Why we planted 968,000 sunflowers

In late summer and into early autumn, there is nothing more beautiful than seeing fields of sunflowers with their faces glowing. They’re the best selfie buddies – and if we’d had a dollar for every person who stopped to take a photo with them, we’d probably have made ten times’ more than what we will make out of the crop itself. 

We planted almost a million sunflowers – 968,000 to be precise – over about six hectares of land. We didn’t just grow them for their good looks, or even their oil and seeds, though those are both great by-products. The reason we were first drawn to planting them was for their deep taproots, because sunflowers are as useful below the ground as they are beautiful above it.

Sunflower roots are deep and thick, which is needed to keep those heavy heads of flowers upright. This is important for lots of reasons. 

Previously, before we got here, these paddocks on the farm had been used to grow barley over and over again, so the soil had become quite heavy and compacted and, fair to say, a bit depleted.

Growing sunflowers on it instead has helped to naturally aerate the soil, thanks to those strong roots that dig down deep, penetrating and breaking up heavy clumps of soil along the way. As a result, it also encourages rainwater to infiltrate more deeply. On top of that, the best way to kill weeds is with shade; so an allelopathic plant that grows tall and shades as well is going to suppress weeds.

The plants draw carbon from the atmosphere (in the form of carbon dioxide) and convert it (via photosynthesis) into carbohydrates and sugars, which are released (via its roots) to all the wonderful microbes in the soil, in exchange for other nutrients it needs. This symbiotic relationship benefits everyone – the sunflowers, the soil microbes, and the more microbiology we have in the soil, the more it benefits us! Everything starts with the soil, and the more your soil is alive and teaming with microbes, with life, the better. 

We’re told we were the last growers in NZ to harvest their sunflowers; Carlos just harvested the seeds last week. We planted them late to avoid the possibility of frost damage (at 650-700m above sea level, we’d be the highest altitude sunflower farmers in NZ, for sure).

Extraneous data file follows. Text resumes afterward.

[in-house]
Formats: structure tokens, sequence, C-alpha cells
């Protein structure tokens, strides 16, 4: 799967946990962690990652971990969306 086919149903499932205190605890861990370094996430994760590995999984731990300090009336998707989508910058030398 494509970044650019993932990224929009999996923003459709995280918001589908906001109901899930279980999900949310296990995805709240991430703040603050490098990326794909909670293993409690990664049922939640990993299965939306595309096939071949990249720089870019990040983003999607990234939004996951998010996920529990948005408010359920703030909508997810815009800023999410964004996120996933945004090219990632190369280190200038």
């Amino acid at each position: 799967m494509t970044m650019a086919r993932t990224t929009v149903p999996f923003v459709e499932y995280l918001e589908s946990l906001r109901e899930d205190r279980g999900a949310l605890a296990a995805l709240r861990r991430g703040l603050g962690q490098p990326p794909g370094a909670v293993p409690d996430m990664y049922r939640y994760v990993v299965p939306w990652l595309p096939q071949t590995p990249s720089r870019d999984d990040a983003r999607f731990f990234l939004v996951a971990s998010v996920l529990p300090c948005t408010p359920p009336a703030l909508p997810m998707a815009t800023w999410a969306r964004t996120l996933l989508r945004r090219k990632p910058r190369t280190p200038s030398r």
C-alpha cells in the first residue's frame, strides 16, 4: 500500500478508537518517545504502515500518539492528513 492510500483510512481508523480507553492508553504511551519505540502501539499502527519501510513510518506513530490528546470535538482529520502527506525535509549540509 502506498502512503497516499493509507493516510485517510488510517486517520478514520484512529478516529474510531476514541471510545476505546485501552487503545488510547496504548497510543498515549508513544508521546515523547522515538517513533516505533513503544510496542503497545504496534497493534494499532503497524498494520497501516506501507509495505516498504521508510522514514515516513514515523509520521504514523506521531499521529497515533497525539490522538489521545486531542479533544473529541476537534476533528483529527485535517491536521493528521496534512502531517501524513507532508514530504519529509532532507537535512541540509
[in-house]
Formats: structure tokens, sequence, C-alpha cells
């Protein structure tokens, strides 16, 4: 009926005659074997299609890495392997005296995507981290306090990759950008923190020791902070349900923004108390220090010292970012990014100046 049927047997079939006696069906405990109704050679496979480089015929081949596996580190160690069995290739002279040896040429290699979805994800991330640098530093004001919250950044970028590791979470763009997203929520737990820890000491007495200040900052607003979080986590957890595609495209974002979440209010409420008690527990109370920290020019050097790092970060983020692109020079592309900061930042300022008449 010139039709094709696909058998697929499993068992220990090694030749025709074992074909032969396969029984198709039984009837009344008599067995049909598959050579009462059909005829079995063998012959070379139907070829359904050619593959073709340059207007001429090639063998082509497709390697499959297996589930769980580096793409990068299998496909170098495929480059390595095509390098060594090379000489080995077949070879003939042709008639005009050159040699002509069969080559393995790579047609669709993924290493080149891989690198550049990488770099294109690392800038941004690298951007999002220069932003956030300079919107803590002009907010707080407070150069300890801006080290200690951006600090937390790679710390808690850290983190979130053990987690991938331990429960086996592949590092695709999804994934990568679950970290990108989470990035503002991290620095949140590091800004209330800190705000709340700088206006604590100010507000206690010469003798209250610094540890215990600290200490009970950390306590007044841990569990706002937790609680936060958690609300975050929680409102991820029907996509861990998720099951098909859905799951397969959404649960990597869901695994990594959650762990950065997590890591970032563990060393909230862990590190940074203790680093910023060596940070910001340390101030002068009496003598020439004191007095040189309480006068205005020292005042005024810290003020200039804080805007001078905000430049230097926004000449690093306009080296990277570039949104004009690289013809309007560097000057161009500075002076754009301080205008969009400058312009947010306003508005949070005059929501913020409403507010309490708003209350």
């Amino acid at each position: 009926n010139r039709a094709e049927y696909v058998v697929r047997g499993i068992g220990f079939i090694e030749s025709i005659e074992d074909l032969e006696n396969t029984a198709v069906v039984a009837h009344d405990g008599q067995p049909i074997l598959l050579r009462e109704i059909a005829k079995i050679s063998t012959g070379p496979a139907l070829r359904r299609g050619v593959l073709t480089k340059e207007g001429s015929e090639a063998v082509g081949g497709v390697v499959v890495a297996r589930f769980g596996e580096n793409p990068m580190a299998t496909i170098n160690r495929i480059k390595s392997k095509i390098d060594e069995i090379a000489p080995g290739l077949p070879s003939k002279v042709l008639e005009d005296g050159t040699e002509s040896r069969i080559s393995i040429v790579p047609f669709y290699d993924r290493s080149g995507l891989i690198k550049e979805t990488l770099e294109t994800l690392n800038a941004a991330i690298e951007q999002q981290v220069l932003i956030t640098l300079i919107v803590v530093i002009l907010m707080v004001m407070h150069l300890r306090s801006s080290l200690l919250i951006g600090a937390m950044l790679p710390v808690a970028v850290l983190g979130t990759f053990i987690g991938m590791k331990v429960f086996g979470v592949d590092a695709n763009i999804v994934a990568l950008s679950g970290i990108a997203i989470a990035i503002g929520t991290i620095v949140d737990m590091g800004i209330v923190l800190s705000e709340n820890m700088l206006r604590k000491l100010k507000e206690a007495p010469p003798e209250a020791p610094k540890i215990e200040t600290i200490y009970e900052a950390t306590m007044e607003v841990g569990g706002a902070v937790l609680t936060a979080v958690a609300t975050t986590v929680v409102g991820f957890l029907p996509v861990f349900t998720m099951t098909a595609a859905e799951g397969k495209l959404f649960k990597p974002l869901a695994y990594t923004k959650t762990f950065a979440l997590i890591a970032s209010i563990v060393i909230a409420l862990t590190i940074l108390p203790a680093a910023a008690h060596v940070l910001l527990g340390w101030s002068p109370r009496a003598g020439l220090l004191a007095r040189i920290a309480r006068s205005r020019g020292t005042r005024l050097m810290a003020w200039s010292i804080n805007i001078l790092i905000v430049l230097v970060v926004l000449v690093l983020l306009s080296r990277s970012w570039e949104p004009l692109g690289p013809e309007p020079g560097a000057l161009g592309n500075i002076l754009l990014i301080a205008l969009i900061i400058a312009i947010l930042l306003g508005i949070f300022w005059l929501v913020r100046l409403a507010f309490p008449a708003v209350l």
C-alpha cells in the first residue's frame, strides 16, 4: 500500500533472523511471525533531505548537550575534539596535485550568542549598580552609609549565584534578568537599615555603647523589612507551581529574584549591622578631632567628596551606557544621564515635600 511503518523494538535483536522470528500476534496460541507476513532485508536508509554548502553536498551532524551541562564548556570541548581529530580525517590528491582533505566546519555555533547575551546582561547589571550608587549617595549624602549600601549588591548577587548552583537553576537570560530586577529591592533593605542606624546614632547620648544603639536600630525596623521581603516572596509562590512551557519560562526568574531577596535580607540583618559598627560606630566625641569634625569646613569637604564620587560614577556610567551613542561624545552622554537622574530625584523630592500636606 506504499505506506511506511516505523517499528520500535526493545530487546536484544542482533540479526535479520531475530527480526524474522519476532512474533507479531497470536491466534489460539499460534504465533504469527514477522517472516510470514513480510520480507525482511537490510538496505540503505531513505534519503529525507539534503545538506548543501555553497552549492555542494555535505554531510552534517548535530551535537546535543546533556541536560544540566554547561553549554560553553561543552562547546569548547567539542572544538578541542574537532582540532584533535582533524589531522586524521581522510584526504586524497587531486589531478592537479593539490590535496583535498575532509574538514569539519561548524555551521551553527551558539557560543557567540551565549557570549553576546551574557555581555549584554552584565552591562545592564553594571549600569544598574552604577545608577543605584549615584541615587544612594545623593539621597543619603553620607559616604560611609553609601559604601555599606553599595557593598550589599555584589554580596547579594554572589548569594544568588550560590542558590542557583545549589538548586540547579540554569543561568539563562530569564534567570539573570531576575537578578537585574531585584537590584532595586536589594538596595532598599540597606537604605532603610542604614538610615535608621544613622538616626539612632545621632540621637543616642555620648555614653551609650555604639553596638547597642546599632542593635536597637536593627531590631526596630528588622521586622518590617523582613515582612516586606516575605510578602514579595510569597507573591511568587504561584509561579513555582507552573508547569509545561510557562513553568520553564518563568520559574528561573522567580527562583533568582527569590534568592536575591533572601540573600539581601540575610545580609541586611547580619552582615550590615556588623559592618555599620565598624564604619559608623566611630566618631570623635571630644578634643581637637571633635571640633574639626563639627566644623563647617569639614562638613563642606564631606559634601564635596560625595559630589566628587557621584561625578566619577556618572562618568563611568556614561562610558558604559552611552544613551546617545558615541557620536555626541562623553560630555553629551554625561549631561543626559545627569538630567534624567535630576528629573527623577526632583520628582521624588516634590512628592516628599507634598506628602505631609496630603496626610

However we also don’t chemically spray our crops (known as desiccation) so we have to wait for them to dry out and die off naturally. And it’s a long waiting game. During that time you’re vulnerable to the birds feasting on the seeds. I must say a special thanks to “our” hawk, who I’ve named Harvey, for sitting on the fence post for days and days on end doing his best to scare off the birds (I like to believe he was guarding our sunflowers this whole time).

The seeds are harvested with a combine harvester which drives through the paddock of dead, brown sunflowers, cutting off their heads (which are filled with seeds), and then thrashes them, which separates out the seeds. The seeds are then delivered to The Good Oil, a locally owned Kiwi company who produces only NZ-grown canola and sunflower oil, to extract the oil. 

As you can imagine, sunflower seeds are naturally oily, so they don’t have to do much to them; they’re simply crushed and pressed with a huge drill to push out all the oil, then it’s poured through a filter and poured into bottles. No refining, heat or chemical treatment needed, and because it’s a locally grown and produced product, no food miles are attached to it either. Woohoo! I love that we’re keeping it local, simple and natural.

The variety we planted is a high oleic variety of sunflower, so the oil has a high level of monounsaturated fats. Sunflower oil also has a relatively high smoke point, so it’s great for cooking with. I will say though, that I prefer to use it in savoury dishes, rather than sweet – I did try putting it in a cake once and the flavour was a bit strong (often the case with cold-pressed, non-refined oils). It’s brilliant for stir-fries, pan-frying, roasting etc though. 

That paddock, once a glorious sea of golden faces, is now an ugly field of dead, brown stalks and heads on the ground. Whilst this sight isn’t as Instagrammable, everything is useful; even ugly, dead brown stalks. They’ll be “chopped and dropped”, and left to rot back down and return all the carbon back to the soil – because of their bulkiness, the amount of carbon added back is higher in sunflowers than many other plants. This will also feed the microbes again, as well as act as a mulch (ground covering), keeping in the moisture and suppressing any more weeds.